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Panaji: So you’ve swum and lounged on a Goa beach. You’ve partied and sampled Goa’s nightlife. You’ve been to the state’s temples, churches, waterfalls and forests. Shell out Rs 2,000 more and you’ll soon be able to view the splendour of the western Indian beach tourism destination from up in the sky.
The seaplane service, which is all set to be operational ahead of this year’s tourism season, will also be of great assistance in search and rescue missions as well as to address coastal security concerns, Goa Tourism Development Corporation chairperson Nilesh Cabral told IANS here.
Seaplanes, according to Cabral, are the next big offering from Goa Tourism, which he said is committed to expanding the state’s reputation as solely a beach tourism destination to one with multiple offerings like avi-tourism, heli-tourism, hotair ballooning and the like.
“The first seaplane which will operate in Goa is a four-seater. We have already finalised the landing and take-off area along the Mandovi river near Old Goa, which is away from the river’s main operational channel,” Cabral said.
The five-century-old church complex at Old Goa, located 10 km from Panaji, is one of the most popular stops on a tourists’ itinerary and provides for a picturesque backdrop for the new project.
With time, Cabral said, a 12-seater plane would be pressed into service and more landing and take-off facilities identified and earmarked.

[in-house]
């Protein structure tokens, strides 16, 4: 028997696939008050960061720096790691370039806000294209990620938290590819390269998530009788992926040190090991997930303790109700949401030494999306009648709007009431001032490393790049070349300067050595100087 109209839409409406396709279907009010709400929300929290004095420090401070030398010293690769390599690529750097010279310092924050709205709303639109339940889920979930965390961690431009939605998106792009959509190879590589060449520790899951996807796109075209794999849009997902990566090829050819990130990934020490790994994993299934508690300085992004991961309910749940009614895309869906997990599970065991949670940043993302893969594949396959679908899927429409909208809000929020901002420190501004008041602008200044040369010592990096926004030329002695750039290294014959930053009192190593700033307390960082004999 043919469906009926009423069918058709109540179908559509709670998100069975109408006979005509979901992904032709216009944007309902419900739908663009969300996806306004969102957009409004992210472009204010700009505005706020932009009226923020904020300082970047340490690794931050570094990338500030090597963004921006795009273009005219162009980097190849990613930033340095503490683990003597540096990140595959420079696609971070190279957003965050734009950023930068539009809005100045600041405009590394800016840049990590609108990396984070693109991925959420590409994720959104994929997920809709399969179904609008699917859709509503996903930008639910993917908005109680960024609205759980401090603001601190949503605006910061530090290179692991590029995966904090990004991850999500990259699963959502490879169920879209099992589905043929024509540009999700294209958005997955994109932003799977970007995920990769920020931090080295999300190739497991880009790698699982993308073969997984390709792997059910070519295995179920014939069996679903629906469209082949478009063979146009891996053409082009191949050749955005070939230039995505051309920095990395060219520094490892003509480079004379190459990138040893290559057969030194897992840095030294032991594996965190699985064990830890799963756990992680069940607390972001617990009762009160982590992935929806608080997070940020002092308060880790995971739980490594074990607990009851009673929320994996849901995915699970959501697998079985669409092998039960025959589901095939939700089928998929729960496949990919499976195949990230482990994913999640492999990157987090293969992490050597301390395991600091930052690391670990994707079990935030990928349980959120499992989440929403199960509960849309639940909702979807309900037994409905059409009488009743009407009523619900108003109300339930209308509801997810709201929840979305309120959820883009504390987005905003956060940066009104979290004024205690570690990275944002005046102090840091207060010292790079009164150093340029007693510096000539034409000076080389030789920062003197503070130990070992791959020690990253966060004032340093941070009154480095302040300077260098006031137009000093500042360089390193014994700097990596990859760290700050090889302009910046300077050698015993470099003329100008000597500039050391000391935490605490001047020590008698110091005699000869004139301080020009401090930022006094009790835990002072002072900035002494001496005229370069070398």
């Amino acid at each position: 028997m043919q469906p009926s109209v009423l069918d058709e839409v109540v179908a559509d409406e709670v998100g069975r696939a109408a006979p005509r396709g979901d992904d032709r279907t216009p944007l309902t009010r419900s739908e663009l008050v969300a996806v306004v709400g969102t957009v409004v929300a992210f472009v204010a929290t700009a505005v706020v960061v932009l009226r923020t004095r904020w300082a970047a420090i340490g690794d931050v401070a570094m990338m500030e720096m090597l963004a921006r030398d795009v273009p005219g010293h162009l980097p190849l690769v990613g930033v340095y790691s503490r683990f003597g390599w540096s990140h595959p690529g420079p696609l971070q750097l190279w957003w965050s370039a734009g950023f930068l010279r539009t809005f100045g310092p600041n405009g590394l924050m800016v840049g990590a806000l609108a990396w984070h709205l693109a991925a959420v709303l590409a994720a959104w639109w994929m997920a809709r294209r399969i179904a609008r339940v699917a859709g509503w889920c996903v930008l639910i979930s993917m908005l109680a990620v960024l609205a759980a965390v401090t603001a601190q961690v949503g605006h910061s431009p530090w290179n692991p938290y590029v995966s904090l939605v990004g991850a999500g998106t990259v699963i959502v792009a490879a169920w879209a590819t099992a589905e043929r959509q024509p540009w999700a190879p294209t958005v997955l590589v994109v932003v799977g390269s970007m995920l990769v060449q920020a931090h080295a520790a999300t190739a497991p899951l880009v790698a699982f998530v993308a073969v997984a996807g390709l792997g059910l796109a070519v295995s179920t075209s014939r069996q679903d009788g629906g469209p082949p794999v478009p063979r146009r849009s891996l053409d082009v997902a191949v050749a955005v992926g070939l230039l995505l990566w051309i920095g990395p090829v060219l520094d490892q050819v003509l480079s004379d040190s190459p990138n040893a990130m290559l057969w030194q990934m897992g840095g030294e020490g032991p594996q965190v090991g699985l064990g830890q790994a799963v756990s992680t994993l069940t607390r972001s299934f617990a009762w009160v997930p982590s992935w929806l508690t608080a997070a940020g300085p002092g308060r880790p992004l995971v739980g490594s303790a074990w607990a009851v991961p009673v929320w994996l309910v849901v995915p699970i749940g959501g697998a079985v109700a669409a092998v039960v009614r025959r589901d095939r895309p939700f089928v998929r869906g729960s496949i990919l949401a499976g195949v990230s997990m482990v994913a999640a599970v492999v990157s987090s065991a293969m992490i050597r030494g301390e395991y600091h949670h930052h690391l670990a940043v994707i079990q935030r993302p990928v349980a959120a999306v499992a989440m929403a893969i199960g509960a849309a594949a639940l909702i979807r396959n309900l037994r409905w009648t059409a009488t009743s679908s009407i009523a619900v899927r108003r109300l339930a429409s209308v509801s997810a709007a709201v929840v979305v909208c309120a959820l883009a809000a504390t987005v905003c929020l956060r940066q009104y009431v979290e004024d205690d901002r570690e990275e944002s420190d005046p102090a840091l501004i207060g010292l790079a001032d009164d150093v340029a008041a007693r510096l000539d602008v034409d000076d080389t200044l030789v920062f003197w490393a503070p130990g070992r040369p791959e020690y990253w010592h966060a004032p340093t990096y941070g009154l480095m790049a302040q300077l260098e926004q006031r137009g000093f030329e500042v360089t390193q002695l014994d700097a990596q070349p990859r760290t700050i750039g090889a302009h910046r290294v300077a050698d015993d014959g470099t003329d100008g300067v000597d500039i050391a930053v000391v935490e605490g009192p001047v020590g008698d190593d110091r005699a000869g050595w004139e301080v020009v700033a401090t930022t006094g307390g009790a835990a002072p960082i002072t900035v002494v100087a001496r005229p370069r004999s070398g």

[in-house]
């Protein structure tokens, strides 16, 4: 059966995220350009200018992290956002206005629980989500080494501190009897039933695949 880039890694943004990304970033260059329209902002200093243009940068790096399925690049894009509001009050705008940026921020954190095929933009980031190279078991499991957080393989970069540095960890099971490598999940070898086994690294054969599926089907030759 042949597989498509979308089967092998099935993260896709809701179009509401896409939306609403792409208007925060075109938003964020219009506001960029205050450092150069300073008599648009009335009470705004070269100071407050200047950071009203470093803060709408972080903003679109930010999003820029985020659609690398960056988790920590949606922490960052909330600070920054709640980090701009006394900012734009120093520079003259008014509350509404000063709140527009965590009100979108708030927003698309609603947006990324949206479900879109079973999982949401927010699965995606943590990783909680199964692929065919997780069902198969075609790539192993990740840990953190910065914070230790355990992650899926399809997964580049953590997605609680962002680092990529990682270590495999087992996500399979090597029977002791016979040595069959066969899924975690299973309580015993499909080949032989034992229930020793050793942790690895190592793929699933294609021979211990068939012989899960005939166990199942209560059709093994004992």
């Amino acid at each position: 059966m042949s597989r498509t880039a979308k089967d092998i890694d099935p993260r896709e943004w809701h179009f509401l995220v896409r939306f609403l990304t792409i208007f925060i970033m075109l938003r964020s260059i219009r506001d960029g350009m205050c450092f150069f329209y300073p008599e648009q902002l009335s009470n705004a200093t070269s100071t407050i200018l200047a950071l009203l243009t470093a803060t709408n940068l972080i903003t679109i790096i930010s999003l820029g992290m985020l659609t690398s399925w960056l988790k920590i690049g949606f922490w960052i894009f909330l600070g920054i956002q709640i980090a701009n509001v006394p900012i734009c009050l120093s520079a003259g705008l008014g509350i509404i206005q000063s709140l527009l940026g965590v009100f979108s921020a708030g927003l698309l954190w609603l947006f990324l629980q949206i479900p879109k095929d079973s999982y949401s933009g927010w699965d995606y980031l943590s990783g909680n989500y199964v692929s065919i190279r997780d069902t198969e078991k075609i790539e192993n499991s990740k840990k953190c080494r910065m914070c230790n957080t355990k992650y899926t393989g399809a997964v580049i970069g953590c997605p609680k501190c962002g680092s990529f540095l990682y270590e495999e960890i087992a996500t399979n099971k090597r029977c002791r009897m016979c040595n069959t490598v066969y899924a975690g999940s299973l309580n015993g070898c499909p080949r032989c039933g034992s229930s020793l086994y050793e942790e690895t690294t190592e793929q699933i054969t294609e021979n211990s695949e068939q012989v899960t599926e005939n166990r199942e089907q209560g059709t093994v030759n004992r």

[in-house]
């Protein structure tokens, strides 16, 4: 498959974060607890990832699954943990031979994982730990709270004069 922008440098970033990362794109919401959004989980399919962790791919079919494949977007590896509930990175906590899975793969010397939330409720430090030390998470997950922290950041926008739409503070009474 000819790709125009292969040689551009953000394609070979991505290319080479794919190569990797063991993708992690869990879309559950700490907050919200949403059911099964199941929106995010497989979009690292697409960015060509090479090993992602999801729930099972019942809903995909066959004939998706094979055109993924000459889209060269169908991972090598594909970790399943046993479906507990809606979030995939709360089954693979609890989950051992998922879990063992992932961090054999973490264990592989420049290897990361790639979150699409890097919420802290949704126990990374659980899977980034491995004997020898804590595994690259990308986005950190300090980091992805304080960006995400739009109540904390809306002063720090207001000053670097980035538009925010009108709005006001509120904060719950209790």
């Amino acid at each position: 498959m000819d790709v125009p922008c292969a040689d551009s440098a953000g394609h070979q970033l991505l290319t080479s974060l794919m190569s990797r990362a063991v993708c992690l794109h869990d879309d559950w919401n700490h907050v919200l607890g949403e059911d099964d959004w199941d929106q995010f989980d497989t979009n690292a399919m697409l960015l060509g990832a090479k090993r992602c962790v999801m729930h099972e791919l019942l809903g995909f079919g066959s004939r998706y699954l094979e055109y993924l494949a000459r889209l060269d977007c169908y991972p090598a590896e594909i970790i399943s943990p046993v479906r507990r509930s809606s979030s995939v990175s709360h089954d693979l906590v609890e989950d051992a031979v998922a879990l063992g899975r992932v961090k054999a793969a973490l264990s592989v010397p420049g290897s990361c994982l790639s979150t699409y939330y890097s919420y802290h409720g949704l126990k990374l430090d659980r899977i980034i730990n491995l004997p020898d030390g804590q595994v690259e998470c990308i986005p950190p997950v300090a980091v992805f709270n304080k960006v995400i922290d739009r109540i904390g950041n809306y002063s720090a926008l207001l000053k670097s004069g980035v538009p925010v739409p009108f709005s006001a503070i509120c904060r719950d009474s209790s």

According to tourism officials here, Goa is the second state after Maharashtra to allow seaplanes for tourism purposes. The state has a 105-km-long coastline which is dotted with beaches that are popular with both domestic and foreign tourists.
Goa attracts every year three million tourists, of whom half a million are foreigners. The state’s tourism season starts in October and winds up in March.
The seaplane project is being worked out on a public- private partnership mode and key issues like clearances, security and ticket pricing are being worked out in consultation with the tourism department and other state government ministries, Cabral said.
Mumbai-based private aviation company Mehair will be operating the seaplane for the state tourism ministry.
“Each seat in the four-seater plane will be priced at Rs. 2,000 per passenger. Once we get the bigger 12-seater, the price per passenger will drop by as much as 30 percent,” Cabral said.
Cabral also said that while the seaplane will service tourists, the facility could also be used for quick search and rescue operations as well as come to address coastal security issues.
“The plane takes off easily and can be used in case it is needed for a quick rescue at sea. It can also help be pressed into service for coastal security matters,” Cabral said.
“They (Mehair) have already taken all the permissions from the central government. We are now helping them get the permissions from state government agencies like the fisheries department, Captain of Ports and the like,” he added.